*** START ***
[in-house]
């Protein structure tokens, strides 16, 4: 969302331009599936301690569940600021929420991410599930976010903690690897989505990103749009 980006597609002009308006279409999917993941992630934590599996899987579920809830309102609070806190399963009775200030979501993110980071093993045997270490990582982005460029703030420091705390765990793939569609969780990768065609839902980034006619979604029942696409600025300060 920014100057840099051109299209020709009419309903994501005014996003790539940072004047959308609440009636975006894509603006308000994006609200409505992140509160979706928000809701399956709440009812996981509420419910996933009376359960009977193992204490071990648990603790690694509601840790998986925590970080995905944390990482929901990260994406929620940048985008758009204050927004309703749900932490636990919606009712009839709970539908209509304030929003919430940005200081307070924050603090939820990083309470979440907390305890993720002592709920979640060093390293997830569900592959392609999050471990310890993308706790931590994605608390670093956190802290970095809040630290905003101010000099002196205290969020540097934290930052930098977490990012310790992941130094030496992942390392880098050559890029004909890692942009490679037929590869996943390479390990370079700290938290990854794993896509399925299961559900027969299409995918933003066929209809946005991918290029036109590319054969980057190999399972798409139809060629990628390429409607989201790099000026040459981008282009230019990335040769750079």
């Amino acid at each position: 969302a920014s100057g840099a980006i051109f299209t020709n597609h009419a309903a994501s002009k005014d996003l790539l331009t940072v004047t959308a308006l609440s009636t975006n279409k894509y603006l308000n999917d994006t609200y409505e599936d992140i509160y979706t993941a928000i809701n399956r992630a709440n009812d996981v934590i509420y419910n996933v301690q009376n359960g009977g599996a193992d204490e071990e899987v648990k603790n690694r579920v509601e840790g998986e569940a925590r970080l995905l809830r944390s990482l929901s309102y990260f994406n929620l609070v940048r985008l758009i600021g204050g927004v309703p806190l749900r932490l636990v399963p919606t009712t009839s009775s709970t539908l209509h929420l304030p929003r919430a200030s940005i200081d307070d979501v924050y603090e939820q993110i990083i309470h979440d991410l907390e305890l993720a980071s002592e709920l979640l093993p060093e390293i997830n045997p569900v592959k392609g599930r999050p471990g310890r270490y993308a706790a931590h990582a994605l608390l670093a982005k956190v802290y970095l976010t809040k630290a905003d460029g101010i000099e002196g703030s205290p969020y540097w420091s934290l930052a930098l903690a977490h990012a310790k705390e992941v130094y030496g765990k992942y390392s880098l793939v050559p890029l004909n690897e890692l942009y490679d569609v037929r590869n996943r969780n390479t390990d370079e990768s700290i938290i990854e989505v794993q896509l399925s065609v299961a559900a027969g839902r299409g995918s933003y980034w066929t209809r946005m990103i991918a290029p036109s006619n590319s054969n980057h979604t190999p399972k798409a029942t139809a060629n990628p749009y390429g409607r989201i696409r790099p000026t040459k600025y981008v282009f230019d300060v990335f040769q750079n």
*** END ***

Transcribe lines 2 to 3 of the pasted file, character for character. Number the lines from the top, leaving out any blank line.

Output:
């Protein structure tokens, strides 16, 4: 969302331009599936301690569940600021929420991410599930976010903690690897989505990103749009 980006597609002009308006279409999917993941992630934590599996899987579920809830309102609070806190399963009775200030979501993110980071093993045997270490990582982005460029703030420091705390765990793939569609969780990768065609839902980034006619979604029942696409600025300060 920014100057840099051109299209020709009419309903994501005014996003790539940072004047959308609440009636975006894509603006308000994006609200409505992140509160979706928000809701399956709440009812996981509420419910996933009376359960009977193992204490071990648990603790690694509601840790998986925590970080995905944390990482929901990260994406929620940048985008758009204050927004309703749900932490636990919606009712009839709970539908209509304030929003919430940005200081307070924050603090939820990083309470979440907390305890993720002592709920979640060093390293997830569900592959392609999050471990310890993308706790931590994605608390670093956190802290970095809040630290905003101010000099002196205290969020540097934290930052930098977490990012310790992941130094030496992942390392880098050559890029004909890692942009490679037929590869996943390479390990370079700290938290990854794993896509399925299961559900027969299409995918933003066929209809946005991918290029036109590319054969980057190999399972798409139809060629990628390429409607989201790099000026040459981008282009230019990335040769750079």
């Amino acid at each position: 969302a920014s100057g840099a980006i051109f299209t020709n597609h009419a309903a994501s002009k005014d996003l790539l331009t940072v004047t959308a308006l609440s009636t975006n279409k894509y603006l308000n999917d994006t609200y409505e599936d992140i509160y979706t993941a928000i809701n399956r992630a709440n009812d996981v934590i509420y419910n996933v301690q009376n359960g009977g599996a193992d204490e071990e899987v648990k603790n690694r579920v509601e840790g998986e569940a925590r970080l995905l809830r944390s990482l929901s309102y990260f994406n929620l609070v940048r985008l758009i600021g204050g927004v309703p806190l749900r932490l636990v399963p919606t009712t009839s009775s709970t539908l209509h929420l304030p929003r919430a200030s940005i200081d307070d979501v924050y603090e939820q993110i990083i309470h979440d991410l907390e305890l993720a980071s002592e709920l979640l093993p060093e390293i997830n045997p569900v592959k392609g599930r999050p471990g310890r270490y993308a706790a931590h990582a994605l608390l670093a982005k956190v802290y970095l976010t809040k630290a905003d460029g101010i000099e002196g703030s205290p969020y540097w420091s934290l930052a930098l903690a977490h990012a310790k705390e992941v130094y030496g765990k992942y390392s880098l793939v050559p890029l004909n690897e890692l942009y490679d569609v037929r590869n996943r969780n390479t390990d370079e990768s700290i938290i990854e989505v794993q896509l399925s065609v299961a559900a027969g839902r299409g995918s933003y980034w066929t209809r946005m990103i991918a290029p036109s006619n590319s054969n980057h979604t190999p399972k798409a029942t139809a060629n990628p749009y390429g409607r989201i696409r790099p000026t040459k600025y981008v282009f230019d300060v990335f040769q750079n």